Kinzinger blames McCarthy for Trump ‘factor,’ ‘crazy elements’ in Congress

Rep. Adam Kinzinger (R-Ill.) said on Sunday that he blamed House Minority Leader (R-Calif.) for what he called the “crazy elements” in Congress and for the reason former President Trump is “still a factor” in politics.

Kinzinger said on CNN’s “State of the Union” that if he had a one-on-one conversation with McCarthy, he would tell his fellow Republican that he was “disappointed” in his leadership.

Kinzinger said McCarthy had an opportunity to tell “the truth” to the American people as a leader in Congress, but he instead went to Mar-a-Lago a few weeks after the Jan. 6, 2021, insurrection and “resurrected” Trump’s relevance in politics.

“He is the reason Donald Trump is still a factor,” Kinzinger said. “He is the reason that some of the crazy elements of the House still exist.” 

McCarthy reportedly begged Trump to call off the rioters during the Capitol attack, and audio from a phone call McCarthy made revealed that he criticized Trump in the aftermath the insurrection. But he soon after increased his ties to the former president, as did much of the Republican Party. 

Kinzinger said he believes Trump would have been pushed out as leader of the GOP if McCarthy did not travel to Mar-a-Lago, adding that Congress removing Trump from office following his impeachment over his role in the riot would have been “huge.” He said Trump not being removed from office is on Senate Minority Leader Mitch McConnell (R-Ky.) and other Senate Republicans who failed to convict Trump following the House’s second impeachment of him.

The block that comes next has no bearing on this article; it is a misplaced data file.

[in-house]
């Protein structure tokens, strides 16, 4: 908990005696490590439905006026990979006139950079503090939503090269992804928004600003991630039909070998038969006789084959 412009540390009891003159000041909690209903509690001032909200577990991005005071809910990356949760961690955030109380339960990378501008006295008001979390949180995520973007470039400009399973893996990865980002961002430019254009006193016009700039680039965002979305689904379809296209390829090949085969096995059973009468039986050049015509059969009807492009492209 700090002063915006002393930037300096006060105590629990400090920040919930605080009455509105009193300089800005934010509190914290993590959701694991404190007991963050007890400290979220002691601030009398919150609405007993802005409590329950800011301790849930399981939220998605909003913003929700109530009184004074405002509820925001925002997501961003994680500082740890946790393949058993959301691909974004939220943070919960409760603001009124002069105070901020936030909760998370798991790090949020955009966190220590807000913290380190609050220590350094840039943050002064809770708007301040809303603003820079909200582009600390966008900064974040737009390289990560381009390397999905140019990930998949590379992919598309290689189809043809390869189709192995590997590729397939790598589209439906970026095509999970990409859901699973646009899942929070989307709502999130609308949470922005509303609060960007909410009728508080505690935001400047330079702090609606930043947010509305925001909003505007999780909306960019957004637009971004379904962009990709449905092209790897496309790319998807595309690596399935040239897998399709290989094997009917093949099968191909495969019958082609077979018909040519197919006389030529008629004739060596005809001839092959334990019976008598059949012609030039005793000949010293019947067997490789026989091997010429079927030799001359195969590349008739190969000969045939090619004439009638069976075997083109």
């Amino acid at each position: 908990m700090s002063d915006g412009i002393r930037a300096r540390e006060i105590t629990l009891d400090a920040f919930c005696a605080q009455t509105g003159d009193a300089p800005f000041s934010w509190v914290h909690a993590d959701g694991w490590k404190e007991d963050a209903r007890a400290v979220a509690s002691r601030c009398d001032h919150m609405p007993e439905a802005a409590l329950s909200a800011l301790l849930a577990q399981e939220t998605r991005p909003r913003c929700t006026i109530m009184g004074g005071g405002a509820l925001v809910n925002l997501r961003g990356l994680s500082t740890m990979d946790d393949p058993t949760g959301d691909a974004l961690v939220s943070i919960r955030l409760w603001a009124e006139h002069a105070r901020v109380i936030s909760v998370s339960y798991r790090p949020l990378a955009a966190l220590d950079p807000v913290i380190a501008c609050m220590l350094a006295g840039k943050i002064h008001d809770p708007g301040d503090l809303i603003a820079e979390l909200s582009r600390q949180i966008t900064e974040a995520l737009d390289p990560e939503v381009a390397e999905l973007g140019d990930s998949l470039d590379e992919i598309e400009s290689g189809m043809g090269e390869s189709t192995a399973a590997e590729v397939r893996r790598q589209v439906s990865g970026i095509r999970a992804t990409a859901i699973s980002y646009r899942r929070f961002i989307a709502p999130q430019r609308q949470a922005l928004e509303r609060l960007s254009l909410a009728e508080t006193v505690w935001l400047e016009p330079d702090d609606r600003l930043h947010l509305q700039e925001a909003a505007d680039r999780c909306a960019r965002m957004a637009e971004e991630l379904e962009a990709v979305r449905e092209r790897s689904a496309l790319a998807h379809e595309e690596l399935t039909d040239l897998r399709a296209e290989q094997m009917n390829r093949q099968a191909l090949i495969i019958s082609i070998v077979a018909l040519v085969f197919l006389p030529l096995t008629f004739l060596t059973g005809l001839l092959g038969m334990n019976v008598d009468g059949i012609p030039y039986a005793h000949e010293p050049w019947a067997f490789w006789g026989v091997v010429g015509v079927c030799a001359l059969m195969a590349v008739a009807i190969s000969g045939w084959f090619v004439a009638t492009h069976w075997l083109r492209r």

But Kinzinger said the “second” that McCarthy went to Mar-a-Lago, the GOP went from not knowing what it was going to do about Trump to “begrudgingly” defending him. 

“Donald Trump should consider Kevin McCarthy his best friend because Donald Trump is alive today politically because of Kevin McCarthy,” he said. 

Kinzinger said the GOP will not be the future of the country unless changes are made. He said a successful country in 20 years from now will not be based on what “radicals” like Rep. Marjorie Taylor Greene (R-Ga.) want. 

“The only way this country can succeed is if we learn to work together,” he said.


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